Rescuers said there was little hope that 11 missing miners survived a gas leak in a central Chinese coal mine that killed 26 of their colleagues, after Chile offered help in the operation.
Du Bo, the deputy director of the rescue operation, said it would take days to find the miners, who were trapped when a “sudden coal and gas outburst” hit Saturday (local time) in the central province of Henan, state media reported.
“There is not much of a chance that the 11 trapped miners could have survived and it will take three to four days to find them,” Mr Du was quoted as saying by the official China news service.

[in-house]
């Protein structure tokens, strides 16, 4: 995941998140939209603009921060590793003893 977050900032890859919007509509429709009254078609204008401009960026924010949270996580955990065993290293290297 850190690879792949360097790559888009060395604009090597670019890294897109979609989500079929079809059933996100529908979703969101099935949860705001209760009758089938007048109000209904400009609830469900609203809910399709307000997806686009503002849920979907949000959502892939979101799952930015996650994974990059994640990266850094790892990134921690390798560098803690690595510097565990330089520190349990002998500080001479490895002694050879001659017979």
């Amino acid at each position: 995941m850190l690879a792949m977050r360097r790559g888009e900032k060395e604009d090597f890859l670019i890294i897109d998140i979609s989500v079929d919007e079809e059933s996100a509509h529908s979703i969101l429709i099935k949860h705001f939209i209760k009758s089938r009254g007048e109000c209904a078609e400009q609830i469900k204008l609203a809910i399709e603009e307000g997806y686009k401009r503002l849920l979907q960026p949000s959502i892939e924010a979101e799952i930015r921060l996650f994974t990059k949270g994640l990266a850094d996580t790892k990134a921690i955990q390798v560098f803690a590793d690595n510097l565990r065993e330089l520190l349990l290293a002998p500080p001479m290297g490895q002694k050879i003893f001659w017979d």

The missing miners were likely buried amid the more than 2,500 tonnes of coal dust that smothered the pit after the gas leak, suffocating most of the victims, Mr Du said, according to the official Xinhua news agency.
A total of 276 miners were at work below ground when the disaster happened in the city of Yuzhou and 239 managed to make it to the surface, the national work safety agency said, confirming the death and missing toll.
Chilean president Sebastian Pinera offered to help China, saying his country had learned from the San Jose mine disaster in northern Chile, where 33 miners were trapped for two months before being pulled out alive last week.
“If we can be of any help, they know that they can count on us,” Mr Pinera said during a visit to London.
China’s latest tragedy highlights the appalling safety conditions in its mines, in which over 2,600 miners perished last year, according to official figures.